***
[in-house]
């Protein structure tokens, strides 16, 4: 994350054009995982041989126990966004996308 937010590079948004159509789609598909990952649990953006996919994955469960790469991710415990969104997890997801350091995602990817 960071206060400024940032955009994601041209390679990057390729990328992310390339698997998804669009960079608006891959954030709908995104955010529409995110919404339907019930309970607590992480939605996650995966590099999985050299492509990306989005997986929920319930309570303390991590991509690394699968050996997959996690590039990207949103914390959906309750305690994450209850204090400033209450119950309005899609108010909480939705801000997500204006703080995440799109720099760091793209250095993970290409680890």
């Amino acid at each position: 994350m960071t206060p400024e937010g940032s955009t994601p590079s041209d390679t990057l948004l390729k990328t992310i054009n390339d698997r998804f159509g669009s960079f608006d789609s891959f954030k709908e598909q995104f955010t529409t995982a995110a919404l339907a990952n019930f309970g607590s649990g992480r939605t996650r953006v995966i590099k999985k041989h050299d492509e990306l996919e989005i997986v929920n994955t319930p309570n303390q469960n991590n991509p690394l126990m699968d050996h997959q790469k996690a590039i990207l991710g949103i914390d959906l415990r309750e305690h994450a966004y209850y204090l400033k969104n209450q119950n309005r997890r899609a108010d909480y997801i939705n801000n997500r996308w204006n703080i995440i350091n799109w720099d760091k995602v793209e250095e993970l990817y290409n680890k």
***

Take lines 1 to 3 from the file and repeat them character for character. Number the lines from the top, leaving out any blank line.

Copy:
[in-house]
């Protein structure tokens, strides 16, 4: 994350054009995982041989126990966004996308 937010590079948004159509789609598909990952649990953006996919994955469960790469991710415990969104997890997801350091995602990817 960071206060400024940032955009994601041209390679990057390729990328992310390339698997998804669009960079608006891959954030709908995104955010529409995110919404339907019930309970607590992480939605996650995966590099999985050299492509990306989005997986929920319930309570303390991590991509690394699968050996997959996690590039990207949103914390959906309750305690994450209850204090400033209450119950309005899609108010909480939705801000997500204006703080995440799109720099760091793209250095993970290409680890």
């Amino acid at each position: 994350m960071t206060p400024e937010g940032s955009t994601p590079s041209d390679t990057l948004l390729k990328t992310i054009n390339d698997r998804f159509g669009s960079f608006d789609s891959f954030k709908e598909q995104f955010t529409t995982a995110a919404l339907a990952n019930f309970g607590s649990g992480r939605t996650r953006v995966i590099k999985k041989h050299d492509e990306l996919e989005i997986v929920n994955t319930p309570n303390q469960n991590n991509p690394l126990m699968d050996h997959q790469k996690a590039i990207l991710g949103i914390d959906l415990r309750e305690h994450a966004y209850y204090l400033k969104n209450q119950n309005r997890r899609a108010d909480y997801i939705n801000n997500r996308w204006n703080i995440i350091n799109w720099d760091k995602v793209e250095e993970l990817y290409n680890k």